Weeds in Australia

Publications and resources

Lobed needle grass (Nassella charruana) weed management guide

Alert List for Environmental Weeds
Department of the Environment and Heritage and the CRC for Australian Weed Management, 2003
ISBN 1 9209 3227 5

PDF file

About the guide

Lobed needle grass is on the Alert List for Environmental Weeds, a list of 28 non-native plants that threaten biodiversity and cause other environmental damage. Although only in the early stages of establishment, these weeds have the potential to seriously degrade Australia's ecosystems.

Even in its native Argentina, where the relatively unpalatable serrated tussock and Chilean needle grass are used as fodder, lobed needle grass is regarded as a serious weed due to its invasiveness and competitiveness. It is drought tolerant and forms dense infestations. While cattle may be able to tolerate lobed needle grass, it is a major problem for sheep because the sharp seeds can damage skins and carcasses and contaminate fleeces.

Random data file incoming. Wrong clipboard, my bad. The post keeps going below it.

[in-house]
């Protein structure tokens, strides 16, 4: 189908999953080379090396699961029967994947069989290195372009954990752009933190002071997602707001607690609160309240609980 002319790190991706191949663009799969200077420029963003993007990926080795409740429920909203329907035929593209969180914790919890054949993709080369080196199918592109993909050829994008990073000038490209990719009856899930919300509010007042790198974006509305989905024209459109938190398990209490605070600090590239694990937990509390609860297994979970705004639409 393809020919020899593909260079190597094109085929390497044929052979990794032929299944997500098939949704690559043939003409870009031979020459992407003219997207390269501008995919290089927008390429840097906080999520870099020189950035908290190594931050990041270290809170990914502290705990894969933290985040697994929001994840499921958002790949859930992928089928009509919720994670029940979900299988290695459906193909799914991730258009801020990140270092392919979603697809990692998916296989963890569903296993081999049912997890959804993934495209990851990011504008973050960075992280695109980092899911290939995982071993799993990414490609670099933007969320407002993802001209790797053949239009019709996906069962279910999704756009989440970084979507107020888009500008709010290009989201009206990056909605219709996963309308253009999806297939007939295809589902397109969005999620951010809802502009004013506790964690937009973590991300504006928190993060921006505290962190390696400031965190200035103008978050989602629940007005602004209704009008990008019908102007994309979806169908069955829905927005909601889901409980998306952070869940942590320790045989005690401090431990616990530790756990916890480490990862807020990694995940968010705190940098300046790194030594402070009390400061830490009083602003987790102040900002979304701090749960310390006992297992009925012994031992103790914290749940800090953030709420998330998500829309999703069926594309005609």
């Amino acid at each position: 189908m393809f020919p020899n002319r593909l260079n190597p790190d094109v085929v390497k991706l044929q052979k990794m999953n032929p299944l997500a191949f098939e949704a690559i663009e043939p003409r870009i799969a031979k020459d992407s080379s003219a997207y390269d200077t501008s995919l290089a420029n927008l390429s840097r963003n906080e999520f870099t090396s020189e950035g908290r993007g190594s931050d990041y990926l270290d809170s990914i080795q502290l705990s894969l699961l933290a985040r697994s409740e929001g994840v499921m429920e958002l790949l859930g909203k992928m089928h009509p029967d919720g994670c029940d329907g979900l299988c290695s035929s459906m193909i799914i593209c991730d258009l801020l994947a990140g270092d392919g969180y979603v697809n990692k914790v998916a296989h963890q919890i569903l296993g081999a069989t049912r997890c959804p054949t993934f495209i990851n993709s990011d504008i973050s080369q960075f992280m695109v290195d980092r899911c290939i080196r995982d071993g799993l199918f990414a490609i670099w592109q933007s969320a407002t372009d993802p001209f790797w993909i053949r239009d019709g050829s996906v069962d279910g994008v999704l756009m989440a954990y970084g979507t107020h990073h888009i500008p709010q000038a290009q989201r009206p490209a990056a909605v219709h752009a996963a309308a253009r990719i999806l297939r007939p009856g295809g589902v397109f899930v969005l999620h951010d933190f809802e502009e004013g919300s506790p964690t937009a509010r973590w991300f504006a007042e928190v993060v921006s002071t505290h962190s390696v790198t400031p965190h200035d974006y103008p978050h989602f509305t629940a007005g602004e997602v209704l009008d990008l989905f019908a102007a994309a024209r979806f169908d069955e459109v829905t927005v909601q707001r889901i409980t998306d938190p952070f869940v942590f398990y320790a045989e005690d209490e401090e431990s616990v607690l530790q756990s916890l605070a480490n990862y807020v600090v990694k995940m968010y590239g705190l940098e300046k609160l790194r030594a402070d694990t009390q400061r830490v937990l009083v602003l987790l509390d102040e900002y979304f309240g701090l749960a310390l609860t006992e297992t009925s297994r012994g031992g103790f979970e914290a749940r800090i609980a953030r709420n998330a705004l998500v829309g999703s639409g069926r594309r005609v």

Lobed needle grass is closely related to serrated tussock (Nassella trichotoma), a Weed of National Significance which costs southeastern Australia's grazing industries more than $40 million a year in control expenditure and lost production.

This management guide was prepared in 2003. The state and territory contacts in this document may be out of date.

For advice on weed control in your state or territory see the primary contacts on the State and territory weed management arrangements page.

The state and territory herbaria details may also be out of date. These can be found on the Herbaria contact details page.

Cover of Lobed needle grass (Nassella charruana) - Alert List for Environmental Weeds - Weed Management Guide

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